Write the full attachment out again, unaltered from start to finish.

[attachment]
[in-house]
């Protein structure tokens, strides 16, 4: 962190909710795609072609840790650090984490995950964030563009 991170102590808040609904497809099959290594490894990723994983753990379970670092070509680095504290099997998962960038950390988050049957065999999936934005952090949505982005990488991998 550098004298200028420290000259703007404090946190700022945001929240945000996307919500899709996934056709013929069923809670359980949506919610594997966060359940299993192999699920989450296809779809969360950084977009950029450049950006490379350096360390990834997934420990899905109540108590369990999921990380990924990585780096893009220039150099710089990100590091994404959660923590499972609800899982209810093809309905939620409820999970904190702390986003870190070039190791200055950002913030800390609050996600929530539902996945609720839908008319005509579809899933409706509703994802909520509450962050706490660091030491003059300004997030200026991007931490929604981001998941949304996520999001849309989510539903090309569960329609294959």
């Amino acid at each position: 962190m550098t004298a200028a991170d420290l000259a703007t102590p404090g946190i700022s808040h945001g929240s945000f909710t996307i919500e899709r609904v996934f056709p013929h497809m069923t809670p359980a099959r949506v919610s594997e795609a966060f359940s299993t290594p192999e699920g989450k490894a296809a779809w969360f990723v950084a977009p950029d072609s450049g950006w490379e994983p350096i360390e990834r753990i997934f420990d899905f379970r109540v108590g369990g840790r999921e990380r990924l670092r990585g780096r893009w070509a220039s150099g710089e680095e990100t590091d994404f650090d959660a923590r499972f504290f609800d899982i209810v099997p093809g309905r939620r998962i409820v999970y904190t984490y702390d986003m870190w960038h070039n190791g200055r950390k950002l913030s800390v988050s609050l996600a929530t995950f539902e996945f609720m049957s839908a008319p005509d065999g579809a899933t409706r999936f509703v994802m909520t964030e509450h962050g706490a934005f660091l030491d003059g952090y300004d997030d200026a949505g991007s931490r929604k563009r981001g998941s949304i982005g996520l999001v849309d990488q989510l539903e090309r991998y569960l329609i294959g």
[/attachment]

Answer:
[in-house]
């Protein structure tokens, strides 16, 4: 962190909710795609072609840790650090984490995950964030563009 991170102590808040609904497809099959290594490894990723994983753990379970670092070509680095504290099997998962960038950390988050049957065999999936934005952090949505982005990488991998 550098004298200028420290000259703007404090946190700022945001929240945000996307919500899709996934056709013929069923809670359980949506919610594997966060359940299993192999699920989450296809779809969360950084977009950029450049950006490379350096360390990834997934420990899905109540108590369990999921990380990924990585780096893009220039150099710089990100590091994404959660923590499972609800899982209810093809309905939620409820999970904190702390986003870190070039190791200055950002913030800390609050996600929530539902996945609720839908008319005509579809899933409706509703994802909520509450962050706490660091030491003059300004997030200026991007931490929604981001998941949304996520999001849309989510539903090309569960329609294959």
């Amino acid at each position: 962190m550098t004298a200028a991170d420290l000259a703007t102590p404090g946190i700022s808040h945001g929240s945000f909710t996307i919500e899709r609904v996934f056709p013929h497809m069923t809670p359980a099959r949506v919610s594997e795609a966060f359940s299993t290594p192999e699920g989450k490894a296809a779809w969360f990723v950084a977009p950029d072609s450049g950006w490379e994983p350096i360390e990834r753990i997934f420990d899905f379970r109540v108590g369990g840790r999921e990380r990924l670092r990585g780096r893009w070509a220039s150099g710089e680095e990100t590091d994404f650090d959660a923590r499972f504290f609800d899982i209810v099997p093809g309905r939620r998962i409820v999970y904190t984490y702390d986003m870190w960038h070039n190791g200055r950390k950002l913030s800390v988050s609050l996600a929530t995950f539902e996945f609720m049957s839908a008319p005509d065999g579809a899933t409706r999936f509703v994802m909520t964030e509450h962050g706490a934005f660091l030491d003059g952090y300004d997030d200026a949505g991007s931490r929604k563009r981001g998941s949304i982005g996520l999001v849309d990488q989510l539903e090309r991998y569960l329609i294959g």